How to make the most of your pension WITHOUT paying in more

Even without extra money to invest or much time before retirement, a few changes may go a long way in helping to grow your pension.

By Aviva financial adviser, Shanaka Cristofoli

shanaka cristofoli smiling
Shanaka Cristofoli

Good money management isn’t about saving more to get more — it’s figuring out how to make your existing finances work harder. And at a time when we’re being squeezed and we may not have any more money to spare, who’d say no to that? 

As a financial adviser, it’s my job to find out a person’s position and figure out the best options for them. I view it like going to the gym: you might go regularly and think you’re doing the best that you can. But when you hire a personal trainer, they’ll offer insight to get you in better shape, even if you’re spending the same amount of time there. It’s the same with bringing a financial adviser on board. Small changes can add up to make a real difference.

So it might seem like an impossible task to try to get more money in your retirement without putting any extra in your pension, but it’s achievable. Here are a few tips and tricks to start.

Combine your pensions into one, low-cost pot

Midway through their career, most people might have a few pensions floating around. And not only can that be more to manage, but the charges they’re paying for each can vary. So it might make sense to move high-cost pension pots to low-cost ones. Typically, somebody's workplace pension scheme is likely to be their lowest charging pension.

But it's not always as clear-cut as transferring to the lowest costing pension. Transferring a pension may not be right for you so it's a good idea to speak to an adviser who can help compare the features, charges, fund ranges and any valuable benefits that could be lost. For example, if it offers a benefit like a guaranteeed income, it could be worth keeping a more expensive plan. A fee may be charged for this advice but it may be worth it in order to make an informed decision.  Otherwise, this can be a no-brainer way to boost your pension savings.

Check the level of risk in your pension is right for you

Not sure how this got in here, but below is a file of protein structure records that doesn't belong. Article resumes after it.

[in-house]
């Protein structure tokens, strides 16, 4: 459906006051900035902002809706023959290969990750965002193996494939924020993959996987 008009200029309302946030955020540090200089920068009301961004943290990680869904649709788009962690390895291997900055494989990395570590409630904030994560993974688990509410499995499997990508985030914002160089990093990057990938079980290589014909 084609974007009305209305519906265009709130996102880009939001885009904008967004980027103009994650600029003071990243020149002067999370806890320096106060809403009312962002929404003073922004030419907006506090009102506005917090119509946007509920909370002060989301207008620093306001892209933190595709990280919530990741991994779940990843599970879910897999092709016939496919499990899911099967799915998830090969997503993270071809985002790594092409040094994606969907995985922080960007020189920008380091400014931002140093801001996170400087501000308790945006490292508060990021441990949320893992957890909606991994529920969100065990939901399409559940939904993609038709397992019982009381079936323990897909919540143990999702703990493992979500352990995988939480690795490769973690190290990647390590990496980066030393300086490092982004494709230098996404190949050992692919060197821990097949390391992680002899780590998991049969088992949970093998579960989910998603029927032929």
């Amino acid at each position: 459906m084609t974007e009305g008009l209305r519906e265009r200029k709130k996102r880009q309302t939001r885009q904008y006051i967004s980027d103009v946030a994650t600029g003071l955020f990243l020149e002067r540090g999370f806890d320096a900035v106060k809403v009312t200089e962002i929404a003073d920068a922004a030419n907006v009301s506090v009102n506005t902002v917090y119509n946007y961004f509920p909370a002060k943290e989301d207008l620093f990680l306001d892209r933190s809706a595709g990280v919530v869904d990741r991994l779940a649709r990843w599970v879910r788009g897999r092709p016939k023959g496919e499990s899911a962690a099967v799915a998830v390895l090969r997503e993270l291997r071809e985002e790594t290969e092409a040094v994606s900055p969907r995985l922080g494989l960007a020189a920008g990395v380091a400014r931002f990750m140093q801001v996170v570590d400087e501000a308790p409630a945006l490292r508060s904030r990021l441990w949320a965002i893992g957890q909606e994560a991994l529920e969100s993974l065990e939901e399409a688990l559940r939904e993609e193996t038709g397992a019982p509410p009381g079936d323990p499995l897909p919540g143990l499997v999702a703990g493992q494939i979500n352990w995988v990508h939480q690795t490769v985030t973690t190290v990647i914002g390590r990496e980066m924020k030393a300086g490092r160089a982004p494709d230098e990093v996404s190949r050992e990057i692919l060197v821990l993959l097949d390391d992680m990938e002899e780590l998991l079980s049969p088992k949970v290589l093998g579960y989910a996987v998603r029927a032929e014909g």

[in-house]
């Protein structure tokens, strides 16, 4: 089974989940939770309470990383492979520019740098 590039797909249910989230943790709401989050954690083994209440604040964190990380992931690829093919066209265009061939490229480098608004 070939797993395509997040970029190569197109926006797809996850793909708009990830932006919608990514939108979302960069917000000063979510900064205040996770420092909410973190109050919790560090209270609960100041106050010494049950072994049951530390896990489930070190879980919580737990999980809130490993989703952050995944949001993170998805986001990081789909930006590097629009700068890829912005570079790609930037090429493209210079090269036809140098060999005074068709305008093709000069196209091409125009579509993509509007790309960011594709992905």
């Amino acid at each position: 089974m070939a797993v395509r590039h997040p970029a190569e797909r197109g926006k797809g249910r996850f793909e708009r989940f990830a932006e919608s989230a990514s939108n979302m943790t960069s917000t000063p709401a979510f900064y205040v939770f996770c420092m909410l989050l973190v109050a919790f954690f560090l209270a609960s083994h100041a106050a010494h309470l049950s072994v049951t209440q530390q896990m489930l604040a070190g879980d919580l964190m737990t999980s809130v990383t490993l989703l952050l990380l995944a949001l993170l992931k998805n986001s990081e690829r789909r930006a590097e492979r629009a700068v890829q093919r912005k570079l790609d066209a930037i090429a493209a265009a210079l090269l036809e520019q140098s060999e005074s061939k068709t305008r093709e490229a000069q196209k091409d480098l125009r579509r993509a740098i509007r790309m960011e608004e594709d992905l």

When you take out a pension, you may be automatically signed up to the default fund, where your investments are chosen for you and not tailored to your individual needs. If you feel like you can handle more risk, have a look at what other funds are available. The best chance of growing your wealth is to invest in equities or growth funds, which are riskier, but could offer higher potential returns.

That’s especially worth considering if you’re younger, because the longer you have the better chance you have of growing your wealth and riding out any changes in the market. Or you might be nearing retirement and find that you’re more comfortable than you expected to be, so you can afford to be daring with one strand of income. Of course, the value of your investment could go down as well as up, so you need to be comfortable with this risk.

You might find that the default or lower risk funds are right for you, especially if you need the security of an expected income or you're getting close to retirement. But checking this will just make sure you don’t have your foot on the brakes if you wanted to take a bigger risk.

Reclaim the higher-rate tax relief

If you're a higher-rate taxpayer, whether employed or self-employed, you'll need to make sure you're getting back the higher or additional tax relief on your pension contribution.  It might be that you're on a salary sacrifice scheme that takes the contribution before the salary you are taxed on, so you don't need to worry about it. 

Otherwise, you don't automatically get it back and you have to claim it via your self-assessment tax return or by contacting the HMRC.  You can find out more about salary sacrifice and pensions here. And if you invest the extra back in your pension, you could get a boost without forgoing any of your take-home pay.

Reconsider if you’ve opted out of your workplace pension

If, for example, you have a private pension, joined a new company and decided you didn’t need the workplace pension scheme, I’d urge you to think again. We recommend to never opt out of a workplace pension because you’re turning down money that your employer pays in, and they’re not going to give it to you as extra salary. 

With the added contribution from your employer, which is a minimum of 3% of your salary, you'll usually get more money going into your workplace pension than a private one — even if you don’t change the amount you contribute.

Pensions are such an important source of income, and how you manage it — even a few years before retirement — can have a large impact. If you can't put any extra in — and many can't — remember that sometimes it's not about how much you have, but what you do with it that counts.

Book a call to see if financial advice is for you

Speak to an Aviva financial adviser for help building a personalised investment and retirement plan. Just so you know, our advisers can look at all your pensions, regardless of who they're with, but they can only recommend Aviva products and services.